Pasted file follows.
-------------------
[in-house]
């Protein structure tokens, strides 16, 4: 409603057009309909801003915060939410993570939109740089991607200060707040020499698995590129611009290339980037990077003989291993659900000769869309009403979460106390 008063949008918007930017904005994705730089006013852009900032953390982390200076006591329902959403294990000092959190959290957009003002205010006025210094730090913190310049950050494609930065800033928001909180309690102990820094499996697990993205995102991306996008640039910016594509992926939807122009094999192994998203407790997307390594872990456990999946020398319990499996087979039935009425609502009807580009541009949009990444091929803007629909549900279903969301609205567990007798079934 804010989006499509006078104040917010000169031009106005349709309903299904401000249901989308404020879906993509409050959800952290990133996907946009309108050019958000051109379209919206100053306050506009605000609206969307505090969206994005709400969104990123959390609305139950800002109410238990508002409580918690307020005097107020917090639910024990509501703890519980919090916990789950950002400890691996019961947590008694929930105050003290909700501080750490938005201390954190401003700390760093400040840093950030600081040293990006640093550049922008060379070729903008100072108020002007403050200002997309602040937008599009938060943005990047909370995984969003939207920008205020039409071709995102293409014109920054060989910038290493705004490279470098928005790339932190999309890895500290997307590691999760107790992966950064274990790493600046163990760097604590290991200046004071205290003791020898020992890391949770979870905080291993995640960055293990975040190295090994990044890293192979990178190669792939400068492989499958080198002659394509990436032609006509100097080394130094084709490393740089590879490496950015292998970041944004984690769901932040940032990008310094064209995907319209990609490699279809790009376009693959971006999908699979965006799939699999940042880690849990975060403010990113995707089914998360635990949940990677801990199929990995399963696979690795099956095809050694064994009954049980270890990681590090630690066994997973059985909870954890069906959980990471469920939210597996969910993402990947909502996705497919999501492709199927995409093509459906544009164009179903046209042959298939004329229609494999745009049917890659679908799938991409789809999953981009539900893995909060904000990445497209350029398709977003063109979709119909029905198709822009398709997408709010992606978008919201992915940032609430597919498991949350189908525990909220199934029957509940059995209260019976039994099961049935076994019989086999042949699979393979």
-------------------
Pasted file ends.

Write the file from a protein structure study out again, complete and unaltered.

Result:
[in-house]
């Protein structure tokens, strides 16, 4: 409603057009309909801003915060939410993570939109740089991607200060707040020499698995590129611009290339980037990077003989291993659900000769869309009403979460106390 008063949008918007930017904005994705730089006013852009900032953390982390200076006591329902959403294990000092959190959290957009003002205010006025210094730090913190310049950050494609930065800033928001909180309690102990820094499996697990993205995102991306996008640039910016594509992926939807122009094999192994998203407790997307390594872990456990999946020398319990499996087979039935009425609502009807580009541009949009990444091929803007629909549900279903969301609205567990007798079934 804010989006499509006078104040917010000169031009106005349709309903299904401000249901989308404020879906993509409050959800952290990133996907946009309108050019958000051109379209919206100053306050506009605000609206969307505090969206994005709400969104990123959390609305139950800002109410238990508002409580918690307020005097107020917090639910024990509501703890519980919090916990789950950002400890691996019961947590008694929930105050003290909700501080750490938005201390954190401003700390760093400040840093950030600081040293990006640093550049922008060379070729903008100072108020002007403050200002997309602040937008599009938060943005990047909370995984969003939207920008205020039409071709995102293409014109920054060989910038290493705004490279470098928005790339932190999309890895500290997307590691999760107790992966950064274990790493600046163990760097604590290991200046004071205290003791020898020992890391949770979870905080291993995640960055293990975040190295090994990044890293192979990178190669792939400068492989499958080198002659394509990436032609006509100097080394130094084709490393740089590879490496950015292998970041944004984690769901932040940032990008310094064209995907319209990609490699279809790009376009693959971006999908699979965006799939699999940042880690849990975060403010990113995707089914998360635990949940990677801990199929990995399963696979690795099956095809050694064994009954049980270890990681590090630690066994997973059985909870954890069906959980990471469920939210597996969910993402990947909502996705497919999501492709199927995409093509459906544009164009179903046209042959298939004329229609494999745009049917890659679908799938991409789809999953981009539900893995909060904000990445497209350029398709977003063109979709119909029905198709822009398709997408709010992606978008919201992915940032609430597919498991949350189908525990909220199934029957509940059995209260019976039994099961049935076994019989086999042949699979393979």